European Federation of Agencies and Regions for Energy and the Environment



PV-Net: a European project to talk about good conditions for self-consumption.

PV-NET logo high resWith the announced end of the photovoltaic feed-in tariffs, new economic models are to be invented. Self-consumption, through the particular model of net-metering, is among possible developments of photovoltaics for the building sector. Some European countries bordering the Mediterranean sea having reached grid parity, already experiment concrete solutions. The PV-NET project launched in March 2013 and co-financed by the ERDF through the MED cross-border cooperation program aims to test various economic solutions for the development of self-consumption and allows to discuss the conditions of the potential deployment of self-consumption in countries that have not achieved grid parity. PV-Net brings together 7 partners from 6 countries: France, with Rhônalpénergie – Environnement, Spain, Portugal, Greece, Slovenia and Cyprus (3).

Thanks to this project, it has been possible to compare the LCOE (Levelized Cost Of Energy) of photovoltaic and electricity prices for each region, confirming that the former exceeds the latter in Cyprus (15 c € / kWh for the LCOE and 27 c € / kWh for electricity), in Andalusia (14 vs 22 c € / kWh), in Greece (17 vs 22 c € / kWh) and in Portugal (13 vs 20 c € / kWh). In these countries, PV-NET is studying how to optimize the support scheme for self-consumption and the required amendments on regulation, notably on the tariff for accessing the distribution network. With this project and notably through a finer measurement performed at pilot sites equipped with smart meters, a modeling tool for local producers has been developed to optimize their installation and manner of use.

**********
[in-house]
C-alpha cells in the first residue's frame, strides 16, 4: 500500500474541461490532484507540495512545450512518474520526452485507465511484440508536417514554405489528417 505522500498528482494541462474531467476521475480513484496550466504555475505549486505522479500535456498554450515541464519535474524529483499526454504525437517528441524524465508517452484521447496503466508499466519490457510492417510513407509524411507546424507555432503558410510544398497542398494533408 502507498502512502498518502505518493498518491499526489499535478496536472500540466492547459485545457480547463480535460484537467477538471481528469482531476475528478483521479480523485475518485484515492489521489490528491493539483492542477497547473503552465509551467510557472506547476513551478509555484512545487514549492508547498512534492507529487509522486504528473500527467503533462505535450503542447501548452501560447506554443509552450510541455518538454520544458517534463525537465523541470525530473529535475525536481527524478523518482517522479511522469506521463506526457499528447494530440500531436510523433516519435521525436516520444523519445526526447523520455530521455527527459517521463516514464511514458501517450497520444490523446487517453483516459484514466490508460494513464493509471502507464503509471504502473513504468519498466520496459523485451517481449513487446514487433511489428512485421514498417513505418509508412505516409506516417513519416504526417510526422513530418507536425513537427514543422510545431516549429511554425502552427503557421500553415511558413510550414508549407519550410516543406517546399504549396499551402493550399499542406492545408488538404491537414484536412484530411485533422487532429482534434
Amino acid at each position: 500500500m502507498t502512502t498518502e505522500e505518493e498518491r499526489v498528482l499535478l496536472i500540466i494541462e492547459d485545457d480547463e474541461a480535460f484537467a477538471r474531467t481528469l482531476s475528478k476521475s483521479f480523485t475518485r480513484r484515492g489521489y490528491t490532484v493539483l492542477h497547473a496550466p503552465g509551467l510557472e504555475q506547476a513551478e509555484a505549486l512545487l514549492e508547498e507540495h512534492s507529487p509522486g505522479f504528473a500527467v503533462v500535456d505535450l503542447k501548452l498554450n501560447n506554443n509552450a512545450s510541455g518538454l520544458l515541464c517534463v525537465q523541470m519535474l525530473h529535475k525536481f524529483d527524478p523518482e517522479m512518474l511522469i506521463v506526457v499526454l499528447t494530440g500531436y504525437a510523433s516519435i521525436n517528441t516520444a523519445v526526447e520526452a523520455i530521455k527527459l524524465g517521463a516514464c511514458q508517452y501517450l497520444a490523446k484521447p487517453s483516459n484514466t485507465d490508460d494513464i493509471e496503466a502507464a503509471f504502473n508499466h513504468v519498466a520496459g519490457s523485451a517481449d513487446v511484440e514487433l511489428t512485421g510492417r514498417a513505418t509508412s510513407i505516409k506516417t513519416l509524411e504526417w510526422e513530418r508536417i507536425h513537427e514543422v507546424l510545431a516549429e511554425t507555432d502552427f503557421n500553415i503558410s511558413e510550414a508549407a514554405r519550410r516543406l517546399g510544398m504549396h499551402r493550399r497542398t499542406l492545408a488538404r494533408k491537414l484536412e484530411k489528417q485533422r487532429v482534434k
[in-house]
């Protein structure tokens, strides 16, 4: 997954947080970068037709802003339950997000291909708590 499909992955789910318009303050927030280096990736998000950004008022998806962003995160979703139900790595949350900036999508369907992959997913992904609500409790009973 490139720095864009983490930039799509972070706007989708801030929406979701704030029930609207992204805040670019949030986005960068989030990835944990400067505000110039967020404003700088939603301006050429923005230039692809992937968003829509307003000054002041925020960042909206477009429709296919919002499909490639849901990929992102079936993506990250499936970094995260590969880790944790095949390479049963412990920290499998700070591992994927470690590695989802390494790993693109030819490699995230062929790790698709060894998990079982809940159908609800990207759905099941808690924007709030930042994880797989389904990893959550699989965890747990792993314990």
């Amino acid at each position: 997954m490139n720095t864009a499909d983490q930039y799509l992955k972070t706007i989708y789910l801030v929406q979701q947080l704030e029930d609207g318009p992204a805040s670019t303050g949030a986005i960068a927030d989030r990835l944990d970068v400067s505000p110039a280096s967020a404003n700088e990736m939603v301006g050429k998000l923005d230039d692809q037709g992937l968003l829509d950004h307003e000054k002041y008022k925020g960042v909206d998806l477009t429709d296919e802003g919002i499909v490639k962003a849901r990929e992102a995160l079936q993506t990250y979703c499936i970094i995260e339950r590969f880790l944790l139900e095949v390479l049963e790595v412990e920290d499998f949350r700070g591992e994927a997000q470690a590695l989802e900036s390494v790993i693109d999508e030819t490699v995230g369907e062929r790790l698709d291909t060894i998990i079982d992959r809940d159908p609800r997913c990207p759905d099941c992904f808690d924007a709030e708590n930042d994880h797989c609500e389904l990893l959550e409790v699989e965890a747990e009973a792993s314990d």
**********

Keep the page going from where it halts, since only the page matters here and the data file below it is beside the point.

In Slovenia and in France, the analysis of the conditions of the deployment consumption is not favorable (20 vs 14 c € / kWh) and the project is developing a medium-term simulation of good conditions for the development of self-consumption (consumption profiles, PV cost, types of price per kWh, etc.).

Several solutions, among them net-metering, are analyzed. Net-metering allows to charge only the gap between consumption and production. The period over which the calculation is made is an important parameter of analysis: a short time, hourly or even daily, with the option to defer kWh in surplus as regards consumption, may be relevant. On an annual time there is some risks that the grid is used as a “storage” of electrons and raises the economic issue of the associated service.

On the actual database of consumption and production of photovoltaic energy, the project is currently used to model the various economic solutions for the development of self-consumption. A tool has been developed for this purpose. Results will be published in autumn.

Noémie Poize and Patrick Biard – Rhônalpénergie-Environnement